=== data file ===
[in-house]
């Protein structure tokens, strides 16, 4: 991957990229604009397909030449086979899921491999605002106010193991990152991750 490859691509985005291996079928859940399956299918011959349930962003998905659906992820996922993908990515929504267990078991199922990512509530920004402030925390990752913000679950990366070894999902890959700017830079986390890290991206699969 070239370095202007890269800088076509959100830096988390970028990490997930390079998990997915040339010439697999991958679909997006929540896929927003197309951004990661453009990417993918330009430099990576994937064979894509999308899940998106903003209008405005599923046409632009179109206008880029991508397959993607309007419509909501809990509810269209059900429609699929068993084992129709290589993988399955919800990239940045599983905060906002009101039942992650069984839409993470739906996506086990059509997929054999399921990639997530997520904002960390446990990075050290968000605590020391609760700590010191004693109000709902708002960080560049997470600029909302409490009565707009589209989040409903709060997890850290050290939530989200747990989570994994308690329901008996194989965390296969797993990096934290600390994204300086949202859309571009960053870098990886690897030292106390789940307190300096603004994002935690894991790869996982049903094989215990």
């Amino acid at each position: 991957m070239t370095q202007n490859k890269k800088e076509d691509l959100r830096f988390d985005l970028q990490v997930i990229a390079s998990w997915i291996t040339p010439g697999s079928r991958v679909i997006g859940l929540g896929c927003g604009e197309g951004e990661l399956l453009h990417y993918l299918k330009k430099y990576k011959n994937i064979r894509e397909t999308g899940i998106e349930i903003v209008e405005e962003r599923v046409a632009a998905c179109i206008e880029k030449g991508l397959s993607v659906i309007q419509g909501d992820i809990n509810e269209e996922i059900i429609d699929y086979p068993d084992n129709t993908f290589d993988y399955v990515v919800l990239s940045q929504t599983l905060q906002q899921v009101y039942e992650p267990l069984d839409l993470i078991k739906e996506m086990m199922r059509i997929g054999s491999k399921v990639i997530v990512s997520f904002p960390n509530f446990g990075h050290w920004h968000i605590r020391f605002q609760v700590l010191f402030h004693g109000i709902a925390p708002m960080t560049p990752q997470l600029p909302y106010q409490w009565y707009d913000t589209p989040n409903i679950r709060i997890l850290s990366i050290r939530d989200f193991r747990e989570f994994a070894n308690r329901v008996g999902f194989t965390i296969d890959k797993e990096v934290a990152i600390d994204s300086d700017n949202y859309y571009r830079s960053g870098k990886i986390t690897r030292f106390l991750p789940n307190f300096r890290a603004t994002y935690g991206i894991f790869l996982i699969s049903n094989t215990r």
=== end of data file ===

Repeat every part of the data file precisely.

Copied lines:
[in-house]
């Protein structure tokens, strides 16, 4: 991957990229604009397909030449086979899921491999605002106010193991990152991750 490859691509985005291996079928859940399956299918011959349930962003998905659906992820996922993908990515929504267990078991199922990512509530920004402030925390990752913000679950990366070894999902890959700017830079986390890290991206699969 070239370095202007890269800088076509959100830096988390970028990490997930390079998990997915040339010439697999991958679909997006929540896929927003197309951004990661453009990417993918330009430099990576994937064979894509999308899940998106903003209008405005599923046409632009179109206008880029991508397959993607309007419509909501809990509810269209059900429609699929068993084992129709290589993988399955919800990239940045599983905060906002009101039942992650069984839409993470739906996506086990059509997929054999399921990639997530997520904002960390446990990075050290968000605590020391609760700590010191004693109000709902708002960080560049997470600029909302409490009565707009589209989040409903709060997890850290050290939530989200747990989570994994308690329901008996194989965390296969797993990096934290600390994204300086949202859309571009960053870098990886690897030292106390789940307190300096603004994002935690894991790869996982049903094989215990």
């Amino acid at each position: 991957m070239t370095q202007n490859k890269k800088e076509d691509l959100r830096f988390d985005l970028q990490v997930i990229a390079s998990w997915i291996t040339p010439g697999s079928r991958v679909i997006g859940l929540g896929c927003g604009e197309g951004e990661l399956l453009h990417y993918l299918k330009k430099y990576k011959n994937i064979r894509e397909t999308g899940i998106e349930i903003v209008e405005e962003r599923v046409a632009a998905c179109i206008e880029k030449g991508l397959s993607v659906i309007q419509g909501d992820i809990n509810e269209e996922i059900i429609d699929y086979p068993d084992n129709t993908f290589d993988y399955v990515v919800l990239s940045q929504t599983l905060q906002q899921v009101y039942e992650p267990l069984d839409l993470i078991k739906e996506m086990m199922r059509i997929g054999s491999k399921v990639i997530v990512s997520f904002p960390n509530f446990g990075h050290w920004h968000i605590r020391f605002q609760v700590l010191f402030h004693g109000i709902a925390p708002m960080t560049p990752q997470l600029p909302y106010q409490w009565y707009d913000t589209p989040n409903i679950r709060i997890l850290s990366i050290r939530d989200f193991r747990e989570f994994a070894n308690r329901v008996g999902f194989t965390i296969d890959k797993e990096v934290a990152i600390d994204s300086d700017n949202y859309y571009r830079s960053g870098k990886i986390t690897r030292f106390l991750p789940n307190f300096r890290a603004t994002y935690g991206i894991f790869l996982i699969s049903n094989t215990r």